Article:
In response to the previous day's discussion, and with the participation of Frederic Migaryou, a philosopher and architectural theorist who specialises in the history of the architectural construction of public space, the morning took up the discussion about shifting concepts of the public and public space in greater detail and with the benefit of some historical perspectives.
Frédéric Migayrou wished to emphasise the continuity between the construction of material public space and the topologies of immaterial spaces. He has a particular interest in how modernism shapes the contemporary environment across these domains. Discussing Paul Virilio, and referencing Virilio"s progression in his writing from the theme of war, to speed, to new media technologies, Migayrou points out that it is war that created the conditions for Modernism: material destruction enabled the modernist architects to develop the idea of the tabula rasa - a clear territory in which the built environment, but also whole ways of life, the body, and even nature could be re-shaped. With the additional development of high-speed transportation, especially air travel, comes changes in space/time relationships: hence the theme of speed in Virilio"s work. New technologies similarly create the possibilities of new mappings, disconnected from material geographies but still legitimate topologies. Migayrou argues that such transformations demand a re-conceptualisation of the subject in which these cognitive transformations are taken into account. Most architects trying to create public space are mostly working, actually, with modernist notions of public space which are not relevant anymore to this cognitively transformed subject. These - the majority - of architects are working on tried and tested, convention bound models, building a simulated public space which is actually organised by the market, and which is part of an economy that demands the quickest possible returns on the lowest possible investment.
It is necessary, therefore, to create new and radical forms of architecture - in which artists can and do play a part - which address the cognitive changes in the experience of embodiment in the urban domain. An body extended with technological and communication tools needs an extended architecture. There are some architectural practices that are addressing this, that tend to be influences by the ideas of thinkers such as Deleuze and Guattari, with their descriptions of new kinds of social bonds. Such architects - Francois Roche and Peripherique were named as examples - are often very concentrated on a very local situation and its connectivity. They are "Architects of a Situation": addressing and engaging with the idea and experience of the extended body while attending to very local conditions.
A certain parallel can be identified with those young artists who concentrate heavily on the subjective in their work. On the one hand they are trying to build a very localised identity, but too often this work is passive. It describes an identity without attempting an active intervention. Contrast them with those artists who are able to be active in their exploration of identity and location: surely the idea is to define a new cognitive position from which to act, rather than simply describe a series of new subjective positions.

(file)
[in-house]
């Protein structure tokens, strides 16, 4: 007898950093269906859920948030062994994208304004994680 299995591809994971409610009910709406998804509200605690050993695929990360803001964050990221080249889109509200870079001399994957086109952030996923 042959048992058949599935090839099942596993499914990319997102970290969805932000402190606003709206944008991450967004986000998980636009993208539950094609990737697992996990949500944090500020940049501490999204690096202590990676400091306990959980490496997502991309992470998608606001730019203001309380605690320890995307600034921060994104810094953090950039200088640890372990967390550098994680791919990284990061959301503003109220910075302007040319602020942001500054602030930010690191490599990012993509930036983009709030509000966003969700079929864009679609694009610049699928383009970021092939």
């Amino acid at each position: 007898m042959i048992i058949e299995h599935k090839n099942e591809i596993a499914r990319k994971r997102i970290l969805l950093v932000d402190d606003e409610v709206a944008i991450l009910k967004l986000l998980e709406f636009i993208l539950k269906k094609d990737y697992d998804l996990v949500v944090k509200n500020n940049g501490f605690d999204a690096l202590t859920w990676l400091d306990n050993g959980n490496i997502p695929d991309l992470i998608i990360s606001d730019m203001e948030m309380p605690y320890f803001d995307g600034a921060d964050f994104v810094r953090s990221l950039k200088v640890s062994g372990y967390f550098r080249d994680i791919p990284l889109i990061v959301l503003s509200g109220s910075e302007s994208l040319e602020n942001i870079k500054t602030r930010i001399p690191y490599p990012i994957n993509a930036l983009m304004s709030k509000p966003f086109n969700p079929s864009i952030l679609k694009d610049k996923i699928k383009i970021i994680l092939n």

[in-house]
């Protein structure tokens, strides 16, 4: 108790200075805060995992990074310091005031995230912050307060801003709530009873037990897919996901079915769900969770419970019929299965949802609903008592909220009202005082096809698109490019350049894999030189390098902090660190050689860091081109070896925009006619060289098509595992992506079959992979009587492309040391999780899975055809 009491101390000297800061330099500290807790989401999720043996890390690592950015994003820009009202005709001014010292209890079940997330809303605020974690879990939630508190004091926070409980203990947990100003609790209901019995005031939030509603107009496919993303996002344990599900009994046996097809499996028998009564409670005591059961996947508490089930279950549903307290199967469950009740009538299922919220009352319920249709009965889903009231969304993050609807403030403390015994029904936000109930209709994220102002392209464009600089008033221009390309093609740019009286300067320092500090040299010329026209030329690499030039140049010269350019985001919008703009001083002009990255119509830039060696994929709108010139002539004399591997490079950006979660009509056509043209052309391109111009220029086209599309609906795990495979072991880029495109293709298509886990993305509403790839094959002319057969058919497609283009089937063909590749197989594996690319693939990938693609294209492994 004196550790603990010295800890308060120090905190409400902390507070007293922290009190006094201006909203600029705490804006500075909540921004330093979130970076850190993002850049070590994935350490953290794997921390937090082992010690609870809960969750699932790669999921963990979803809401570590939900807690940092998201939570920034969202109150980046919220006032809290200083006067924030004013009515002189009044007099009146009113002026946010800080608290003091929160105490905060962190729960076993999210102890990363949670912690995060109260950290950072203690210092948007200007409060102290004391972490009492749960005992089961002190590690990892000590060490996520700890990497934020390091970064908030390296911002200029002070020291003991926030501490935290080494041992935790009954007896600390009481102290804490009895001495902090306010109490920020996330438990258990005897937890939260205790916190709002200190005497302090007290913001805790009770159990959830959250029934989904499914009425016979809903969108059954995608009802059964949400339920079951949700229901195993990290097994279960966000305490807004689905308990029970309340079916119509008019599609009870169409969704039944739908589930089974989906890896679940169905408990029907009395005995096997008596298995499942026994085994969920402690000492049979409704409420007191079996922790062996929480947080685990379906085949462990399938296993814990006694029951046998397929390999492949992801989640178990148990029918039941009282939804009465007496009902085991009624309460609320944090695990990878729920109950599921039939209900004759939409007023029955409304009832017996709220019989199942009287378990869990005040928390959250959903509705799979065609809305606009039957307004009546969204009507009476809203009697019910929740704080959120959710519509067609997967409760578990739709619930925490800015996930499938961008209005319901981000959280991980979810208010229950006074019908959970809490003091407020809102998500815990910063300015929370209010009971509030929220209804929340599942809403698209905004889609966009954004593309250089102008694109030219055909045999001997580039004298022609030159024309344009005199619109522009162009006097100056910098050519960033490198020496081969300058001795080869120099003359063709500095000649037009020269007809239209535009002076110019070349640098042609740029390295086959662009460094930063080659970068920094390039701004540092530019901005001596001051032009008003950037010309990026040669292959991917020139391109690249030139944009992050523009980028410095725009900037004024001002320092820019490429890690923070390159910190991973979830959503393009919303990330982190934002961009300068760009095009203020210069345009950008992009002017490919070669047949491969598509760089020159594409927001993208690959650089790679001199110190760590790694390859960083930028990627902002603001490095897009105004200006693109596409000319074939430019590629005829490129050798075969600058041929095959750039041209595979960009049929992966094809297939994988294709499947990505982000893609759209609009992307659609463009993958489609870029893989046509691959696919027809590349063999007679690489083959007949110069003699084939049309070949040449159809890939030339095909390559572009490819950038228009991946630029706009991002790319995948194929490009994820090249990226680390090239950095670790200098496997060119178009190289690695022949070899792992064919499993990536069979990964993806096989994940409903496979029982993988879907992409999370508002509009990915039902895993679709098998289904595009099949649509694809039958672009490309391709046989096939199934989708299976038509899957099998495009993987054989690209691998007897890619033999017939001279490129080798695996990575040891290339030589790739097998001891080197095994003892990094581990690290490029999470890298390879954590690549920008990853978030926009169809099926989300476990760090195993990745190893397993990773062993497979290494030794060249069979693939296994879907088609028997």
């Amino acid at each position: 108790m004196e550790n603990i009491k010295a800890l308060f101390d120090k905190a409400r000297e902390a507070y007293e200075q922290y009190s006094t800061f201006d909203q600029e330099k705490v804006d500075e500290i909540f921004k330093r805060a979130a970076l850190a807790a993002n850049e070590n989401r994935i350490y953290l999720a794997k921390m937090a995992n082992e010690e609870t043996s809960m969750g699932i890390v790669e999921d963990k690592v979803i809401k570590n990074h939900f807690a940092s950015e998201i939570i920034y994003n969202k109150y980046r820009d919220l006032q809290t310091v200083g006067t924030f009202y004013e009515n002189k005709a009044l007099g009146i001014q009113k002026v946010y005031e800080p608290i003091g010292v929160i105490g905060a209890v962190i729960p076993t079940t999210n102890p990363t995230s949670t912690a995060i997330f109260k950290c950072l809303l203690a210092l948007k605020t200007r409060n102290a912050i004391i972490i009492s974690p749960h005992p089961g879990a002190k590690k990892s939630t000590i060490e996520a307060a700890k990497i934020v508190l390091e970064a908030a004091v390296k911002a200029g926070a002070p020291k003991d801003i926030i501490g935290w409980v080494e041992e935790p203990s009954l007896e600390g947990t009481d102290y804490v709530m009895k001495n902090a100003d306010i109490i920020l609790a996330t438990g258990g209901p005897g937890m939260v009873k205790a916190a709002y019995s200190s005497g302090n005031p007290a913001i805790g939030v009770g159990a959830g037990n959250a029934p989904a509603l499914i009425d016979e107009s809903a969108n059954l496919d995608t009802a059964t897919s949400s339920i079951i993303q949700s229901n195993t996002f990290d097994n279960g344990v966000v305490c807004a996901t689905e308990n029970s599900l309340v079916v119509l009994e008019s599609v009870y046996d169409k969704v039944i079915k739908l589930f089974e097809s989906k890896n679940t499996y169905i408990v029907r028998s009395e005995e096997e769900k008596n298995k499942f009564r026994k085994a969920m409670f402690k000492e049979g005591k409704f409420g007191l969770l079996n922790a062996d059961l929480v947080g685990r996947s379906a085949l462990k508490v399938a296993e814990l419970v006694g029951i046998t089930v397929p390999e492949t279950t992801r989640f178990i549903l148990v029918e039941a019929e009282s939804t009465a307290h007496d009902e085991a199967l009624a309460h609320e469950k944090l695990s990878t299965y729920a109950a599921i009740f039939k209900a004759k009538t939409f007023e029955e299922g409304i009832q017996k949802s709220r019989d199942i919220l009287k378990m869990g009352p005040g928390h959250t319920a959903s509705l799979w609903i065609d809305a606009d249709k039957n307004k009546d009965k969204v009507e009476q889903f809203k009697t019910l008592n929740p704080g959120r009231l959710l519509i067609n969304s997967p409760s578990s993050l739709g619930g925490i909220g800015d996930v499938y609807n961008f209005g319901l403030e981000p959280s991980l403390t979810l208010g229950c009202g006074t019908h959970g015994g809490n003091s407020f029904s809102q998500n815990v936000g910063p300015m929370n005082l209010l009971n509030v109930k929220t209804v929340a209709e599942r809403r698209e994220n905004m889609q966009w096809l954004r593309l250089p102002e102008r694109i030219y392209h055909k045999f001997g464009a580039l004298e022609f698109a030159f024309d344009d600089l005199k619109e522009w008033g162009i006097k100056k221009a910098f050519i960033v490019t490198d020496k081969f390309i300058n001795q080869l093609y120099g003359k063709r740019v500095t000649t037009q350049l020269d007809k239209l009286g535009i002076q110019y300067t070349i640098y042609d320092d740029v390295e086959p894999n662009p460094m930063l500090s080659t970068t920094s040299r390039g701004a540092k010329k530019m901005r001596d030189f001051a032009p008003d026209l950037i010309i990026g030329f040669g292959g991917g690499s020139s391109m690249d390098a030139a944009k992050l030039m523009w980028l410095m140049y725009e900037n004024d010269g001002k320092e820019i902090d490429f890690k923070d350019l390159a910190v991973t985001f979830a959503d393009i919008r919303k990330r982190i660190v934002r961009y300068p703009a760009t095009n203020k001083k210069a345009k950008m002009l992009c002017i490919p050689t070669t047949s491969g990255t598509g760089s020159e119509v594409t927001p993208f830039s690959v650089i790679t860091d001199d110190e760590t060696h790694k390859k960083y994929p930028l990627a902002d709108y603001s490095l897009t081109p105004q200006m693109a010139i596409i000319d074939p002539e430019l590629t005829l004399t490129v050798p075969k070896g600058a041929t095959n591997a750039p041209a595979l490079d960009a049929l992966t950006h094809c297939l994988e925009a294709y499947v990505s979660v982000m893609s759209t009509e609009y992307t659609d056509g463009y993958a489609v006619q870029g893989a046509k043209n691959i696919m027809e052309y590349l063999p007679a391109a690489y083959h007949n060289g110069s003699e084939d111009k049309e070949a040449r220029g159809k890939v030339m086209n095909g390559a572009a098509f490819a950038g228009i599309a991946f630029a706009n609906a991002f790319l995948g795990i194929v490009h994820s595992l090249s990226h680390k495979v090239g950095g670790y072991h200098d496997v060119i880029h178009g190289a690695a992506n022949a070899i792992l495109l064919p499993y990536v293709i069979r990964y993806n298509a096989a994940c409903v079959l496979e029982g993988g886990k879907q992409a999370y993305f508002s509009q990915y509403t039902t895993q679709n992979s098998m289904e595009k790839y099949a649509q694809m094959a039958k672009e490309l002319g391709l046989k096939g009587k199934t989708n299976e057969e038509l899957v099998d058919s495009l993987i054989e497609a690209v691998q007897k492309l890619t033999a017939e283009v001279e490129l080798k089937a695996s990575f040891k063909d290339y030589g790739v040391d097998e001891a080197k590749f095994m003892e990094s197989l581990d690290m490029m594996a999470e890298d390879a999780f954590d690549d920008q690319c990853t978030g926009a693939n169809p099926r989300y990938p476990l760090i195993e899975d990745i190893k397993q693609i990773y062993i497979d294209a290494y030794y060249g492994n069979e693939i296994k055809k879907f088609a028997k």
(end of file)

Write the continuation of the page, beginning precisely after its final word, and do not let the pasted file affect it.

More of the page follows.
Christian Hübler took issue with the notion of the extended body. Though the idea of the cognitive subject is richly heterogeneous, it seems clear that the notion of technology as prosthesis has an homogenising tendency. The concept of the extended body is also modernist; it also treats the body and its limits as a tabula rasa. Andreas Broeckmann added that technological structures such as telecommunications networks constitute sites of subjectification that are in no way simply extensions of the body. Is it possible, therefore, for media space to become a more contingent space; a space in which both the body, subjectivity and location are all re-articulated?
Migaryou responded that it is indeed artists who have a role in re-articulating space, and that this has its historical precedents - Jules Verne, writing Around the World in 80 days, for instance, long before the days of air travel. The Eiffel Tower, even, can be seen as a materialised vision of industrialisation: in many senses it is not architecture at all. Industry is not able to understand or express such transformative versions of knowledge about their inventions: the physiological, psychological, sociological or philosophical effects of air travel, for instance are offered in the in-flight manual.
Public space, therefore remains an abstraction. Maybe not something that can still be built, but something that has to be understood in the light of a cognitive subject living in a complex world of local situations and technological communication spaces.